WarpSpeed From United States of America, joined Feb 2010, 516 posts, RR: 3 Reply 6, posted (2 years 7 months 2 days 19 hours ago) and read 39021 times:
Ahh, gotta like that new thread smell !!! Besides, MEA-707 is probably writing in his second or third language so I'm inclined to offer a lot of deference in word choice. I respect that he kicked off this thread with a solid post and hope we can move beyond the semantics to debating 787 production issues.
davs5032 From United States of America, joined Sep 2010, 357 posts, RR: 0 Reply 7, posted (2 years 7 months 2 days 7 hours ago) and read 38416 times:
Damn, that's a lot of planes sitting around nearly ready for delivery. There could be 40+ in this condition by the initial delivery date. How long does it take for Boeing to get the engines on them and actually deliver them? If it's a relatively quick procedure, how many of these birds might we see delivered in 2011?
dynamicsguy From Australia, joined Jul 2008, 765 posts, RR: 8 Reply 9, posted (2 years 7 months 2 days 6 hours ago) and read 38334 times:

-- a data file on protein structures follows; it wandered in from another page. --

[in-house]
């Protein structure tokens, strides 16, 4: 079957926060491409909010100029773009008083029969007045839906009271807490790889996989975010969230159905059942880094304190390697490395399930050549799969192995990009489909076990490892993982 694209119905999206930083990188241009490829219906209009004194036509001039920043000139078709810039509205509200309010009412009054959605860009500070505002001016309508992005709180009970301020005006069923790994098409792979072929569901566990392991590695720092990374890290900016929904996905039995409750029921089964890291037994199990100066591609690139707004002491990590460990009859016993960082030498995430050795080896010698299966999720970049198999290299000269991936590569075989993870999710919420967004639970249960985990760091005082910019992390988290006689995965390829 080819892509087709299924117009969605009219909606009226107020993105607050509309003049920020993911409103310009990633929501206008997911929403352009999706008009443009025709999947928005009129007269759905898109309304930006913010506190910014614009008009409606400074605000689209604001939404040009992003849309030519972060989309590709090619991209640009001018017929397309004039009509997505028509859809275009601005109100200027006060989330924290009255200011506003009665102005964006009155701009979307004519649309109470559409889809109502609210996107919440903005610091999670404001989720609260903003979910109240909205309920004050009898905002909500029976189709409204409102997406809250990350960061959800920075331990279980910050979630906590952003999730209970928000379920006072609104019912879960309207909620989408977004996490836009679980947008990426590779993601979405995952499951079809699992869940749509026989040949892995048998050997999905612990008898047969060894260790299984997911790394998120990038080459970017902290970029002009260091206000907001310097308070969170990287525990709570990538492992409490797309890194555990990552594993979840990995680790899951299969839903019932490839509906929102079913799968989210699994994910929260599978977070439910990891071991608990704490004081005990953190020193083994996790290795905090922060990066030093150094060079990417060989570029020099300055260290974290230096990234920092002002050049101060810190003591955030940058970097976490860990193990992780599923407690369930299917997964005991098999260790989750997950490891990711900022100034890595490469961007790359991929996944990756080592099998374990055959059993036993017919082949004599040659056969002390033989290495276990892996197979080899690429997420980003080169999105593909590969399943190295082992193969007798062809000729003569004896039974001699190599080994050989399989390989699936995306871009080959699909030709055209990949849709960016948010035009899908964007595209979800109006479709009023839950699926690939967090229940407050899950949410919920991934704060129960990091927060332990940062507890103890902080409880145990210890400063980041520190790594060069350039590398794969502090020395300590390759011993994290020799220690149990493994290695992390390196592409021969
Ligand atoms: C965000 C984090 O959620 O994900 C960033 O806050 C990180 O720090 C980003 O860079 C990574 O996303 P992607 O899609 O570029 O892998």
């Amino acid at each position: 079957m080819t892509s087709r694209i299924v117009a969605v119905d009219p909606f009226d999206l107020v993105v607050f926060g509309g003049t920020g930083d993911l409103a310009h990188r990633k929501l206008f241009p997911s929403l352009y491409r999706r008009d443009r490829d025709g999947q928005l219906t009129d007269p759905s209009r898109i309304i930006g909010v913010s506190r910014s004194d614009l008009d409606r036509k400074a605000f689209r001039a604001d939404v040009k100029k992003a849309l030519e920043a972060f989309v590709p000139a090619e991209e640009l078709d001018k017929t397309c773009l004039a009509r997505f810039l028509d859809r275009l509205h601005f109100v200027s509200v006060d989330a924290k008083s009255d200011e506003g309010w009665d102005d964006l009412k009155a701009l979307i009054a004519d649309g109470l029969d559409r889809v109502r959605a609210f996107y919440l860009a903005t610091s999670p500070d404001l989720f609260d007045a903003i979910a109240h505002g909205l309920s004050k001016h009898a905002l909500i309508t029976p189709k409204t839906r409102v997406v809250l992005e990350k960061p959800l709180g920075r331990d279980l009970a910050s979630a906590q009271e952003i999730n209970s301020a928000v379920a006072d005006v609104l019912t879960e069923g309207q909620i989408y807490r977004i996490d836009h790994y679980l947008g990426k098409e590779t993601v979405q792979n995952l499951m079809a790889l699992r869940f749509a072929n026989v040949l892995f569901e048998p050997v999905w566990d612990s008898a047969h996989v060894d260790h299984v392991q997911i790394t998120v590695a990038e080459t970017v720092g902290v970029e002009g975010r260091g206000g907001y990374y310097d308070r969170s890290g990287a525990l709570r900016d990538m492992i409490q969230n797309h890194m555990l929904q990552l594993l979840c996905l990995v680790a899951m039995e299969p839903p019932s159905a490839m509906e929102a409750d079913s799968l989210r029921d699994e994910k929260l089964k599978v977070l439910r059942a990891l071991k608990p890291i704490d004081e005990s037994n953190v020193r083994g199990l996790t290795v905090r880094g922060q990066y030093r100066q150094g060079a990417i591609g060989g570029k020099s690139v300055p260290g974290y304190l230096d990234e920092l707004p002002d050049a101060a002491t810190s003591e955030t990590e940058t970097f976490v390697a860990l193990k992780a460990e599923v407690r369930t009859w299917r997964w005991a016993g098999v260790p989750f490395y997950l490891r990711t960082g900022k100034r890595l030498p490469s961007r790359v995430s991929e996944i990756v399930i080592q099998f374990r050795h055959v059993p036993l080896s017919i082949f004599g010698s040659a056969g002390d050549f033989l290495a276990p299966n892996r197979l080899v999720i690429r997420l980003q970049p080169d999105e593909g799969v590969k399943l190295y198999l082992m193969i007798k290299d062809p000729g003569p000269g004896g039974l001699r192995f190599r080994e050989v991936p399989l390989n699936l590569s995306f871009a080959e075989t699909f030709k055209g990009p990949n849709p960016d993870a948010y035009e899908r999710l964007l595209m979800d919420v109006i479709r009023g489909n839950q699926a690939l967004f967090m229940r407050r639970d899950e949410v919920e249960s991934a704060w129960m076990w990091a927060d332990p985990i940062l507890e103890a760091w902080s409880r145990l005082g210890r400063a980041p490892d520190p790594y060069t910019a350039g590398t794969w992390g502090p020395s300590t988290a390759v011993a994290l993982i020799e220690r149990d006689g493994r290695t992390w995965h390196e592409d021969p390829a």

Quoting davs5032 (Reply 8): How long does it take for Boeing to get the engines on them and actually deliver them?
There is much more to do to complete these airplanes than putting the engines on. I'm sure I've seen photos of the 787s in storage with more missing than just engines, and I believe that almost all are missing interiors. Then there is going to be other change incorportion and refurbishment.
I'm not sure we can say that up to line 30 is "complete" yet either. I don't recall it having gone all the way through, but I can no longer access the chicken track charts to check. It used to be that anyone in Boeing could go to the internal site showing where airplanes are and when line moves are scheduled, but access seems to have beenrestricted now.
mdword1959 From , joined Dec 1969, posts, RR: Reply 10, posted (2 years 7 months 2 days 3 hours ago) and read 38188 times:
Quoting davs5032 (Reply 8): how many of these birds might we see delivered in 2011
There probably won't be any official guidance from the company until the 4th Qtr. earnings call in late January, a bit surprising there was nary a question along these lines from the analysts and media on Wednesday's 3rd Qtr. earnings call.
starrion From United States of America, joined Jul 2003, 1081 posts, RR: 2 Reply 12, posted (2 years 7 months 1 day 19 hours ago) and read 37842 times: